Every living organism falls into one of two groups: eukaryotes or prokaryotes. Cellular structure determines which group an organism belongs to. In this article, we will explain in detail what prokaryotes and eukaryotes are and outline the differences between the two.


    Prokaryotes vs Eukaryotes: What Are the Key Differences?

    Published: July 8, 2021

    | by Nicole Gleichmann

    Read time: 4 minutes

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    Every living organism falls into one of two groups: eukaryotes or prokaryotes. Cellular structure determines which group an organism belongs to. In this article, we will explain in detail what prokaryotes and eukaryotes are and outline the differences between the two.  

    Prokaryote definition

    Prokaryotes are unicellular organisms that lack membrane-bound structures, the most noteworthy of which is the nucleus. Prokaryotic cells tend to be small, simple cells, measuring around 0.1-5 μm in diameter.

    While prokaryotic cells do not have membrane-bound structures, they do have distinct cellular regions. In prokaryotic cells, DNA bundles together in a region called the nucleoid.

    Prokaryotic cell features

    Here is a breakdown of what you might find in a prokaryotic bacterial cell.

    Nucleoid: A central region of the cell that contains its DNA.Ribosome: Ribosomes are responsible for protein synthesis.Cell wall: The cell wall provides structure and protection from the outside environment. Most bacteria have a rigid cell wall made from carbohydrates and proteins called peptidoglycans.Cell membrane: Every prokaryote has a cell membrane, also known as the plasma membrane, that separates the cell from the outside environment.Capsule: Some bacteria have a layer of carbohydrates that surrounds the cell wall called the capsule. The capsule helps the bacterium attach to surfaces.Fimbriae: Fimbriae are thin, hair-like structures that help with cellular attachment.Pili: Pili are rod-shaped structures involved in multiple roles, including attachment and DNA transfer.Flagella: Flagella are thin, tail-like structures that assist in movement.

    Examples of prokaryotes

    Bacteria and archaea are the two types of prokaryotes.

    Do prokaryotes have mitochondria?

    No, prokaryotes do not have mitochondria. Mitochondria are only found in eukaryotic cells. This is also true of other membrane-bound structures like the nucleus and the Golgi apparatus (more on these later).

    One theory for eukaryotic evolution hypothesizes that mitochondria were first prokaryotic cells that lived inside other cells. Over time, evolution led to these separate organisms functioning as a single organism in the form of a eukaryote.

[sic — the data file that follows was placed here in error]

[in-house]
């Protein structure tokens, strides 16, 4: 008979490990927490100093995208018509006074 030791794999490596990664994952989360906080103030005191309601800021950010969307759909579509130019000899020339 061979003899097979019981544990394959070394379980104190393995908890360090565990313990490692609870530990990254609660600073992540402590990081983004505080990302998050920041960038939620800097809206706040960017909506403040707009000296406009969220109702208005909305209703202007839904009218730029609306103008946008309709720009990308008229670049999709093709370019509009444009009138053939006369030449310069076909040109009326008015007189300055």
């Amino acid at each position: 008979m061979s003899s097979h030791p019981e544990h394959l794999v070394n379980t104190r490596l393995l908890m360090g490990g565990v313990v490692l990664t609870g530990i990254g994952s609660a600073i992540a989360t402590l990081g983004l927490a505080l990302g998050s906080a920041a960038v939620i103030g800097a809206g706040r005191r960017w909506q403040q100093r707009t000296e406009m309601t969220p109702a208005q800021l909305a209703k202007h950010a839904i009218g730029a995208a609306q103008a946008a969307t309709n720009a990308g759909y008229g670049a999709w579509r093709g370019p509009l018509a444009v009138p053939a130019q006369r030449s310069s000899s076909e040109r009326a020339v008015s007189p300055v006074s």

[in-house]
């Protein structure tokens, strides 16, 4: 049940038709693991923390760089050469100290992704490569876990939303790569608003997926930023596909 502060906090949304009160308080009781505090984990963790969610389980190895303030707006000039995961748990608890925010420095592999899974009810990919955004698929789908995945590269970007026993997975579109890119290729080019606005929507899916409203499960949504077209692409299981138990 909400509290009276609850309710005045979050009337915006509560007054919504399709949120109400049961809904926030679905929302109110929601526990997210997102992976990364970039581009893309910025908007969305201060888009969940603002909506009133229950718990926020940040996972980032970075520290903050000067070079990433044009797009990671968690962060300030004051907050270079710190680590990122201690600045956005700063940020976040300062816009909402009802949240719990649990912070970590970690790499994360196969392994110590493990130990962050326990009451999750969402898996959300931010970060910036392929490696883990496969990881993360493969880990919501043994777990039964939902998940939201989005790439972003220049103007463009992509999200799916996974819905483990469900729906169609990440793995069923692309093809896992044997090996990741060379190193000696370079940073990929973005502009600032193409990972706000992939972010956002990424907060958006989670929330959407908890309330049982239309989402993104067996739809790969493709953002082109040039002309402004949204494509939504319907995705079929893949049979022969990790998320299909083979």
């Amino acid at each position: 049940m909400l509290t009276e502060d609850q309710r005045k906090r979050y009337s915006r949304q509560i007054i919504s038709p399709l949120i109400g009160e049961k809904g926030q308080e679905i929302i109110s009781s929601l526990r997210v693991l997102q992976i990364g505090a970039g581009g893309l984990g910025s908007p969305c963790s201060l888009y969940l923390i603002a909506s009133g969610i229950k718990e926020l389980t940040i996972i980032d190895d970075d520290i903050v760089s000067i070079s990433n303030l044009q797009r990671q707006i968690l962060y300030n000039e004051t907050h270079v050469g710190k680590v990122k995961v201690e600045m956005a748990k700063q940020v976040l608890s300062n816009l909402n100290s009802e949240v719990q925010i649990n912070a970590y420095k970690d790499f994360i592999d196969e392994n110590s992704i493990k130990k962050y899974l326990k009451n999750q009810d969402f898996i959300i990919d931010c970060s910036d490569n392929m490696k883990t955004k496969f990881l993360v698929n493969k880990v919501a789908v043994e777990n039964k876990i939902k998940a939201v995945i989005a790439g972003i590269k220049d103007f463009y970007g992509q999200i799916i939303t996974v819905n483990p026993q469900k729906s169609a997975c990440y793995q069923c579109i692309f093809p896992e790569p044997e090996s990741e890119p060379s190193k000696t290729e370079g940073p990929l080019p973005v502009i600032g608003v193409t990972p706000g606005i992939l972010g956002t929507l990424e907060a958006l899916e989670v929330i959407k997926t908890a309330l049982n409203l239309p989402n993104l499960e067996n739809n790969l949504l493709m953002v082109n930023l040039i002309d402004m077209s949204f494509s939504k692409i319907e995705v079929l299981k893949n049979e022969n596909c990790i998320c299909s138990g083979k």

Eukaryote definition

    Eukaryotes are organisms whose cells have a nucleus and other organelles enclosed by a plasma membrane. Organelles are internal structures responsible for a variety of functions, such as energy production and protein synthesis.

    Eukaryotic cells are large (around 10-100 μm) and complex. While most eukaryotes are multicellular organisms, there are some single-cell eukaryotes.

    Eukaryotic cell features

    Within a eukaryotic cell, each membrane-bound structure carries out specific cellular functions. Here is an overview of many of the primary components of eukaryotic cells.

    Nucleus: The nucleus stores the genetic information in chromatin form.Nucleolus: Found inside of the nucleus, the nucleolus is the part of eukaryotic cells where ribosomal RNA is produced.Plasma membrane: The plasma membrane is a phospholipid bilayer that surrounds the entire cell and encompasses the organelles within.Cytoskeleton or cell wall: The cytoskeleton or cell wall provides structure, allows for cell movement, and plays a role in cell division.Ribosomes: Ribosomes are responsible for protein synthesis.Mitochondria: Mitochondria, also known as the powerhouses of the cell, are responsible for energy production.Cytoplasm: The cytoplasm is the region of the cell between the nuclear envelope and plasma membrane.Cytosol: Cytosol is a gel-like substance within the cell that contains the organelles.Endoplasmic reticulum: The endoplasmic reticulum is an organelle dedicated to protein maturation and transportation.Vesicles and vacuoles: Vesicles and vacuoles are membrane-bound sacs involved in transportation and storage.

    Other common organelles found in many, but not all, eukaryotes include the Golgi apparatus, chloroplasts and lysosomes.

    Examples of eukaryotes

    Animals, plants, fungi, algae and protozoans are all eukaryotes.

    Comparing prokaryotes and eukaryotes 

    All life on Earth consists of either eukaryotic cells or prokaryotic cells. Prokaryotes were the first form of life. Scientists believe that eukaryotes evolved from prokaryotes around 2.7 billion years ago.

    The primary distinction between these two types of organisms is that eukaryotic cells have a membrane-bound nucleus and prokaryotic cells do not. The nucleus is where eukaryotes store their genetic information. In prokaryotes, DNA is bundled together in the nucleoid region, but it is not stored within a membrane-bound nucleus.

    Source : www.technologynetworks.com